Race Debates

Covering all things regarding race in the UK and worldwide. Read my opinion – as well as the opinions of various guest bloggers – on the world around us!

My Sister, Osaorion: Learning to Love the Chocolate Skin I’m In

  Well, I was born in Middlesex and raised in East London; Hackney to be precise. Growing up I never had any problems with the colour/shade of my skin, because I was comfortable with the colour as both my parents were black, and Nigerian. Despite saying this, when I was in primary school, I would always want to be mixed with something, not necessarily in race, but nationality. I grew up around many different races of people: black, white, Asian and people of mixed heritage. Even though I knew there was a difference between me and an Asian child, it wasn’t a barrier to my social development, because I maintained the thought that we are all one, all equal and all part of the HUMAN race.

Chloe: “You Can’t Sit With Us!” – My Experience of Shadeism

At the time I didn’t see how my treatment at school affected my external image until after leaving secondary school. When I first started secondary school my hair was always in cainrows. I had long hair, which reached my hip, and my mother never let me wear it out. As I got older the other girls would laugh at how my hair would start looking messy as the weeks went on. All those fly away curls trying to pop out. So I persuaded my mother to let me wear my hair natural without the cainrows.

Rayna: Being Dark Skin in a “Light Skin Preferred” World

  Growing up I didn't love my brown skin. My mother is a deep chocolate brown while my dad is more caramel in complexion. Although my mother is absolutely beautiful, growing up I always wanted to be the same color as my dad. So let me break down some of my experiences being dark skin in a "light skin preferred" world. Well, that's how I saw it...

Shannon: Picking Sides

I have been through different stages in my life when it comes to how I felt about being mixed race. The earliest memory I have from school was me being introduced to the fact that I no longer was just a human being but that I had two races, two categories, that there were two types of people and apparently I had to choose one.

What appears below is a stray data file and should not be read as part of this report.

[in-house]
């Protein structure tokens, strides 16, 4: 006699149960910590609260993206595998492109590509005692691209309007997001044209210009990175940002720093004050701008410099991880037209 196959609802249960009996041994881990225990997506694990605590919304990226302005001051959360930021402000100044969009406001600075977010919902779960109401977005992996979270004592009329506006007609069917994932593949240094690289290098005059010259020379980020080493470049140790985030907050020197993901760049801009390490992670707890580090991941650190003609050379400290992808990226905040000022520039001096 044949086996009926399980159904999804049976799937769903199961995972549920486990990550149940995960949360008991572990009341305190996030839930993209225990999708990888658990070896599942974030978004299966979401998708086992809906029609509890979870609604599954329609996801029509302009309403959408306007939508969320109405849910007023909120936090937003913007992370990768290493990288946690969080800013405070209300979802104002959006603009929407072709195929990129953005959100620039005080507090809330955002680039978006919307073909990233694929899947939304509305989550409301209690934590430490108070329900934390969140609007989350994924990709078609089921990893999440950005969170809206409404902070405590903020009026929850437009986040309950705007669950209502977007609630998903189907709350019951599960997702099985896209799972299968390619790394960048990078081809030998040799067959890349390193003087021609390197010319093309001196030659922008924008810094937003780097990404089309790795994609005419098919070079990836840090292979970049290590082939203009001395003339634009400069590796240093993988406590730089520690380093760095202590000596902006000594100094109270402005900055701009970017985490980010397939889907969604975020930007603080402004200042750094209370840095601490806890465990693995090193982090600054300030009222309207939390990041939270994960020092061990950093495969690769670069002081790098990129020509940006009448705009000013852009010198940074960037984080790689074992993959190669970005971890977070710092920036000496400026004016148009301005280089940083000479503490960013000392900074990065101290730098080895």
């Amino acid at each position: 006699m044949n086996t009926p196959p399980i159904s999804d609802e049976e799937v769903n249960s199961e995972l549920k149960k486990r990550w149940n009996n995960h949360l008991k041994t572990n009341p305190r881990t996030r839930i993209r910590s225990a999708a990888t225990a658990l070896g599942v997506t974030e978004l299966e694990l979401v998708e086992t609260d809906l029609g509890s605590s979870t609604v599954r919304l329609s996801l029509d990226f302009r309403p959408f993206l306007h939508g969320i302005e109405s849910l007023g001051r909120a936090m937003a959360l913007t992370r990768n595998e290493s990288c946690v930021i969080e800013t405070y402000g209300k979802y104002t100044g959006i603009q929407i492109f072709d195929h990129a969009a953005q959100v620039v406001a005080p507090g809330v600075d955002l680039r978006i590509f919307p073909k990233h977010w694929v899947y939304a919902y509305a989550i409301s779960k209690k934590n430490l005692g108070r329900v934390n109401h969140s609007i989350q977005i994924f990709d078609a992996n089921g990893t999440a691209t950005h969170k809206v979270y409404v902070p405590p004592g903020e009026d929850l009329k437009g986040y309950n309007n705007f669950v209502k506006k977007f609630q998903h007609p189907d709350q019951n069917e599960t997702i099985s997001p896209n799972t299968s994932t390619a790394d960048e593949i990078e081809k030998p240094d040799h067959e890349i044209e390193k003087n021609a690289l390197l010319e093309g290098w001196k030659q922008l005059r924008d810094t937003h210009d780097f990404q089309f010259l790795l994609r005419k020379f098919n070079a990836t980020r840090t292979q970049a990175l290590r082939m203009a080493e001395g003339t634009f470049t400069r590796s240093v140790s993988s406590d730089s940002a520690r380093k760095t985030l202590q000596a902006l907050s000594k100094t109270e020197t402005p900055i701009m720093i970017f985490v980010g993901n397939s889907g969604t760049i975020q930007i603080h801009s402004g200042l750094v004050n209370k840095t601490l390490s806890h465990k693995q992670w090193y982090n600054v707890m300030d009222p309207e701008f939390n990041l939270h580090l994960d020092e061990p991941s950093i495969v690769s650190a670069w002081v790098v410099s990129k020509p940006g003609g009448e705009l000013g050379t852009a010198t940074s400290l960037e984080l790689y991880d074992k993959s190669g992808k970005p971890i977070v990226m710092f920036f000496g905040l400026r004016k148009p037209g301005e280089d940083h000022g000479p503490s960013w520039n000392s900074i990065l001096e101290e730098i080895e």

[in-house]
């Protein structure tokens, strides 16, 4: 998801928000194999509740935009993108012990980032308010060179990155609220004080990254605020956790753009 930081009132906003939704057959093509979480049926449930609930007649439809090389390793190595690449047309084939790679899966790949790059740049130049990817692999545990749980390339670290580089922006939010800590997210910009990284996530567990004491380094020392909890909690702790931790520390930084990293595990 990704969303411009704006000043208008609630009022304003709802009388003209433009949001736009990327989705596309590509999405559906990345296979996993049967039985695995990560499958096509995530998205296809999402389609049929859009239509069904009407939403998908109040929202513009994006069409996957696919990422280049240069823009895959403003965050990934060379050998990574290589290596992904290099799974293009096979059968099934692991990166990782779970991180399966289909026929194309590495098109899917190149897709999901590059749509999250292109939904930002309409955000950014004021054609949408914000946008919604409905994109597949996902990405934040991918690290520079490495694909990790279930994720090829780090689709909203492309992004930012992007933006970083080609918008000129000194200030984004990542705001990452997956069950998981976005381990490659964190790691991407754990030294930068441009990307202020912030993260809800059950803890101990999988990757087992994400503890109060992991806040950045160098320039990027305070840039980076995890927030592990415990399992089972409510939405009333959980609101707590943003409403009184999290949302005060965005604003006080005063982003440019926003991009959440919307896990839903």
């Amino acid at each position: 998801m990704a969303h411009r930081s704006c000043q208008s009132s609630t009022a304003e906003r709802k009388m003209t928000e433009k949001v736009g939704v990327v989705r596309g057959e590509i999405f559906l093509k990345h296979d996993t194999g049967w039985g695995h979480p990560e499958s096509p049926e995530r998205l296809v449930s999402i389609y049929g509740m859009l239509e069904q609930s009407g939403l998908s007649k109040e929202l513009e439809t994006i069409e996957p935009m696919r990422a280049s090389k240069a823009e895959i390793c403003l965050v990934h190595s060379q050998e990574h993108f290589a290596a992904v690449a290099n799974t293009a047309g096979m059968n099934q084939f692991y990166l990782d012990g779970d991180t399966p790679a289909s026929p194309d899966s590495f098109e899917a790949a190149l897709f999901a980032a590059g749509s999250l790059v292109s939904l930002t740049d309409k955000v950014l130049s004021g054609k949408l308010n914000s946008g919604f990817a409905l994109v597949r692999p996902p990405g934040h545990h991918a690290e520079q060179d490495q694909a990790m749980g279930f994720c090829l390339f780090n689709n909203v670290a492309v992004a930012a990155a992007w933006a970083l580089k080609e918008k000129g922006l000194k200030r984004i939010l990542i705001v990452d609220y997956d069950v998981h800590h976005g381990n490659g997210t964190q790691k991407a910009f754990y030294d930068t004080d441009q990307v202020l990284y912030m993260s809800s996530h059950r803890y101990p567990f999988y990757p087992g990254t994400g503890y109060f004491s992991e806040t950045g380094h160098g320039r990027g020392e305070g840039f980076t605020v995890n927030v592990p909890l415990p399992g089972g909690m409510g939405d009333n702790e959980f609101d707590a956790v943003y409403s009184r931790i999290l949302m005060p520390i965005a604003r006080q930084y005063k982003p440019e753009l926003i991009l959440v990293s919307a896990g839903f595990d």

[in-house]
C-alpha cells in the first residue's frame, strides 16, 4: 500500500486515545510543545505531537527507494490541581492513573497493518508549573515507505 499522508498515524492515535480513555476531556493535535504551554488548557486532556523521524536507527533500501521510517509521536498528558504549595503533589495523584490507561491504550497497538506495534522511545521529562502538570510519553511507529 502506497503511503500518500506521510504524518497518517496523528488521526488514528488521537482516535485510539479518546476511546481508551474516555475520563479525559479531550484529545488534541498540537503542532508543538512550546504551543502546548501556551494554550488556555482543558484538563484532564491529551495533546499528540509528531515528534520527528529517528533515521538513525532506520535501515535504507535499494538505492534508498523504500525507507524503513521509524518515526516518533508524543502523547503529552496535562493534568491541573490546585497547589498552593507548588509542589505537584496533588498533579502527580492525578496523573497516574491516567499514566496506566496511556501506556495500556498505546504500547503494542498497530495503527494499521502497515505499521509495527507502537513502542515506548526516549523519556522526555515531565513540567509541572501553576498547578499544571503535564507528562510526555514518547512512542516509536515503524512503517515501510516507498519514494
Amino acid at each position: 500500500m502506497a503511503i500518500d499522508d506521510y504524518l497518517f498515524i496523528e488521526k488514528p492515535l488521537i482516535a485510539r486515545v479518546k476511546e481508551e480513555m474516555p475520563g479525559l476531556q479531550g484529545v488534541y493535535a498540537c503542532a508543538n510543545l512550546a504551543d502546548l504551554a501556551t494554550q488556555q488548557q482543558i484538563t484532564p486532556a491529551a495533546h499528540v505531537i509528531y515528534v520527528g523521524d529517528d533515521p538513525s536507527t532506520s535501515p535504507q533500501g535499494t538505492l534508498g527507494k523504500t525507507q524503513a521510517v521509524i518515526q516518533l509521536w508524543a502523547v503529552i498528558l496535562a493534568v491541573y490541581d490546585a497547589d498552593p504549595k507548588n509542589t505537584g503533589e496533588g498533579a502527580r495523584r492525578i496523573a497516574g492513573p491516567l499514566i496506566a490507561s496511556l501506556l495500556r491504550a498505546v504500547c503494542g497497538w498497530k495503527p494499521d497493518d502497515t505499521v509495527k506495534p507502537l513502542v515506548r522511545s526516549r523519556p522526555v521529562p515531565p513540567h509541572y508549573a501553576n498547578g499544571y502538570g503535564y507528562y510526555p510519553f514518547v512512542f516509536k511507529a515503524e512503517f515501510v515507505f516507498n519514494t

Hannah: My Mixed Race Hair and Me

"You're confused. You're diluted. You're a pick'n'mix. You're a lightie. You're yellow." Well no actually. I AM MIXED RACE.
I've heard it all. You're not in touch with your black side enough... You're definitely more black than white.
Blah blah blah!
No matter what 'side I'm in touch with' I'm proud of my mixed heritage. I've got my mums nose and my dads smile. I'm a beautiful combination of a relationship people deemed at the time as unacceptable and not made to last. Well, 28 years later it's still going strong!

Simone: You’re not Black, You’re not White, You’re Just Confused.

 Dear Classmate,
You're not Black You're not White, You're Just Confused.
You said this to me 10 years ago. I was 15 years of age, yet you made this foolish statement in front of our fellow classmates. You called out to me and said, "come over here for a minute." I walked over, without knowing you were about to humiliate me in front of everyone. I didn't realise I would soon hear their laughter as you said, "You're not black, you're not white, you're just confused."

Tawn: Growing Up Biracial in the U.S.

Hello everyone! I’m Tawn, and I am super excited to guest blog for The London Curls! I’m going to share a little bit about my experience growing up bi-racial child in the U.S., and share some things that I have learned along the way.  I hope you find a bit of your story within mine, and we can share a touch of life with each other on this page.
}